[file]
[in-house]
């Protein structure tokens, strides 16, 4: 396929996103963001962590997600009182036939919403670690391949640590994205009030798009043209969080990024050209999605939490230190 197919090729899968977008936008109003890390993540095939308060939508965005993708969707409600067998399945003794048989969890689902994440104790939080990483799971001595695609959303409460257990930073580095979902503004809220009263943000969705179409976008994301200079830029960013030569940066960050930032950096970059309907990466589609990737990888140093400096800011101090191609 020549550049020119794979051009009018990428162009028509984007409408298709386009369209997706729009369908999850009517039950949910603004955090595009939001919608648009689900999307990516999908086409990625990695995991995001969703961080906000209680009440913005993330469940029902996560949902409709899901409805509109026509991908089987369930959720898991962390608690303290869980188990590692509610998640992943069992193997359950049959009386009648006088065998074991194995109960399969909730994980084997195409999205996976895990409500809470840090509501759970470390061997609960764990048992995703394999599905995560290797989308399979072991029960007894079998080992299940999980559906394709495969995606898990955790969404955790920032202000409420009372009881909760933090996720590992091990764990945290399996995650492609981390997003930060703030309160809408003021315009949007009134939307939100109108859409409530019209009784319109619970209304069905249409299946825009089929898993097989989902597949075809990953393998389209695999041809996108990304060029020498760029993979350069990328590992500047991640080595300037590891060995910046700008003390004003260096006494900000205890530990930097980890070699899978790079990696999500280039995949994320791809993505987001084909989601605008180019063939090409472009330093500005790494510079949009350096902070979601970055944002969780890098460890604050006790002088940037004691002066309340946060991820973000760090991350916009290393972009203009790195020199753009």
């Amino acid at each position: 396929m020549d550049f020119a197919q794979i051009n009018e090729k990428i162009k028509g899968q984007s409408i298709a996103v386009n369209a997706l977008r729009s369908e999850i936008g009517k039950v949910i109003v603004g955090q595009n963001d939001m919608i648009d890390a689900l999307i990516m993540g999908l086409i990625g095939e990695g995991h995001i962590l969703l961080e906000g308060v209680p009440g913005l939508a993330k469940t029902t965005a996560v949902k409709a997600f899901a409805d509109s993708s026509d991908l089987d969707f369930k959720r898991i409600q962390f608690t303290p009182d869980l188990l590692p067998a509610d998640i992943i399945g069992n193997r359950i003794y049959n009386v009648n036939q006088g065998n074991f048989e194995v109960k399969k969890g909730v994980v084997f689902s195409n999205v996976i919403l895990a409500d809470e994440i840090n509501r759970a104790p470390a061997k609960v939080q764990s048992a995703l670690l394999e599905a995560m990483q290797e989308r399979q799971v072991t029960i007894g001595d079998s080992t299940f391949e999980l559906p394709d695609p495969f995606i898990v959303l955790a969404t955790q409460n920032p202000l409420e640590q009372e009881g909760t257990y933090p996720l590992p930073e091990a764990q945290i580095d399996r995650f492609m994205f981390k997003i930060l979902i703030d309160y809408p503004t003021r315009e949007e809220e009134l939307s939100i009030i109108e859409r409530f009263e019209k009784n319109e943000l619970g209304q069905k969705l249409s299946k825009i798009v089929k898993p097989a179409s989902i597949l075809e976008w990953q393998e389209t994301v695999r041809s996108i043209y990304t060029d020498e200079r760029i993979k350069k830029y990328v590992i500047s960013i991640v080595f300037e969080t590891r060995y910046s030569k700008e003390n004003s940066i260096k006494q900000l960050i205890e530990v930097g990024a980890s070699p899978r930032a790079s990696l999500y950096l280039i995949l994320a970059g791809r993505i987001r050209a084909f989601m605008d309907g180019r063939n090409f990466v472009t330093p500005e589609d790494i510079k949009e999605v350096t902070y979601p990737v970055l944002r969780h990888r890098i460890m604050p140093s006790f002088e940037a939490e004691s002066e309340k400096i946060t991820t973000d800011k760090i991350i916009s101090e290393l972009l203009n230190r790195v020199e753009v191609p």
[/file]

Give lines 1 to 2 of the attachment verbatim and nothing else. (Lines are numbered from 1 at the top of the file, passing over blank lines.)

[in-house]
């Protein structure tokens, strides 16, 4: 396929996103963001962590997600009182036939919403670690391949640590994205009030798009043209969080990024050209999605939490230190 197919090729899968977008936008109003890390993540095939308060939508965005993708969707409600067998399945003794048989969890689902994440104790939080990483799971001595695609959303409460257990930073580095979902503004809220009263943000969705179409976008994301200079830029960013030569940066960050930032950096970059309907990466589609990737990888140093400096800011101090191609 020549550049020119794979051009009018990428162009028509984007409408298709386009369209997706729009369908999850009517039950949910603004955090595009939001919608648009689900999307990516999908086409990625990695995991995001969703961080906000209680009440913005993330469940029902996560949902409709899901409805509109026509991908089987369930959720898991962390608690303290869980188990590692509610998640992943069992193997359950049959009386009648006088065998074991194995109960399969909730994980084997195409999205996976895990409500809470840090509501759970470390061997609960764990048992995703394999599905995560290797989308399979072991029960007894079998080992299940999980559906394709495969995606898990955790969404955790920032202000409420009372009881909760933090996720590992091990764990945290399996995650492609981390997003930060703030309160809408003021315009949007009134939307939100109108859409409530019209009784319109619970209304069905249409299946825009089929898993097989989902597949075809990953393998389209695999041809996108990304060029020498760029993979350069990328590992500047991640080595300037590891060995910046700008003390004003260096006494900000205890530990930097980890070699899978790079990696999500280039995949994320791809993505987001084909989601605008180019063939090409472009330093500005790494510079949009350096902070979601970055944002969780890098460890604050006790002088940037004691002066309340946060991820973000760090991350916009290393972009203009790195020199753009």